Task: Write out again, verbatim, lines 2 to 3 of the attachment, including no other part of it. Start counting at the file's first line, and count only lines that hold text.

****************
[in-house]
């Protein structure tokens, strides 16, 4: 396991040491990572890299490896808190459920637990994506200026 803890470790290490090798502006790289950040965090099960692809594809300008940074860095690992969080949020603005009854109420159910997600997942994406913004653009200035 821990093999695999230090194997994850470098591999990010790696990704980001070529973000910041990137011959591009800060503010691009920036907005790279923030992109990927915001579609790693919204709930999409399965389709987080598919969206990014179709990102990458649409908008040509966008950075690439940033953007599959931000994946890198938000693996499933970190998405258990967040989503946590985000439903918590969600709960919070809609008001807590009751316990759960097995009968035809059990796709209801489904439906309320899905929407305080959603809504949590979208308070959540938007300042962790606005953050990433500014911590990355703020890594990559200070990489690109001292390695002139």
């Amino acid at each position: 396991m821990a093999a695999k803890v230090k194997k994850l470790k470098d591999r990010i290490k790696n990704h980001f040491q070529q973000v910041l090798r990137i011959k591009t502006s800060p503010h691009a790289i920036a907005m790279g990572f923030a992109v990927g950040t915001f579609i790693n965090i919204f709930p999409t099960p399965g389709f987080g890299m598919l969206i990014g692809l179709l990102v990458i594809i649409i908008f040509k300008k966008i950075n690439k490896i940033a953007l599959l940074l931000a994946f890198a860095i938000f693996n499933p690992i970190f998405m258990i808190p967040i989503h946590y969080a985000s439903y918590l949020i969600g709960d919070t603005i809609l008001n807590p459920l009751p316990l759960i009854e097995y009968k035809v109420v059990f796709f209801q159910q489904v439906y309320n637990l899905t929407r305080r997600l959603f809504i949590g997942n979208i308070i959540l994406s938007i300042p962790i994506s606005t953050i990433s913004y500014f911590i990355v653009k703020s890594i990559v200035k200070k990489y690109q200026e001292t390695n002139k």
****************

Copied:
């Protein structure tokens, strides 16, 4: 396991040491990572890299490896808190459920637990994506200026 803890470790290490090798502006790289950040965090099960692809594809300008940074860095690992969080949020603005009854109420159910997600997942994406913004653009200035 821990093999695999230090194997994850470098591999990010790696990704980001070529973000910041990137011959591009800060503010691009920036907005790279923030992109990927915001579609790693919204709930999409399965389709987080598919969206990014179709990102990458649409908008040509966008950075690439940033953007599959931000994946890198938000693996499933970190998405258990967040989503946590985000439903918590969600709960919070809609008001807590009751316990759960097995009968035809059990796709209801489904439906309320899905929407305080959603809504949590979208308070959540938007300042962790606005953050990433500014911590990355703020890594990559200070990489690109001292390695002139």
């Amino acid at each position: 396991m821990a093999a695999k803890v230090k194997k994850l470790k470098d591999r990010i290490k790696n990704h980001f040491q070529q973000v910041l090798r990137i011959k591009t502006s800060p503010h691009a790289i920036a907005m790279g990572f923030a992109v990927g950040t915001f579609i790693n965090i919204f709930p999409t099960p399965g389709f987080g890299m598919l969206i990014g692809l179709l990102v990458i594809i649409i908008f040509k300008k966008i950075n690439k490896i940033a953007l599959l940074l931000a994946f890198a860095i938000f693996n499933p690992i970190f998405m258990i808190p967040i989503h946590y969080a985000s439903y918590l949020i969600g709960d919070t603005i809609l008001n807590p459920l009751p316990l759960i009854e097995y009968k035809v109420v059990f796709f209801q159910q489904v439906y309320n637990l899905t929407r305080r997600l959603f809504i949590g997942n979208i308070i959540l994406s938007i300042p962790i994506s606005t953050i990433s913004y500014f911590i990355v653009k703020s890594i990559v200035k200070k990489y690109q200026e001292t390695n002139k």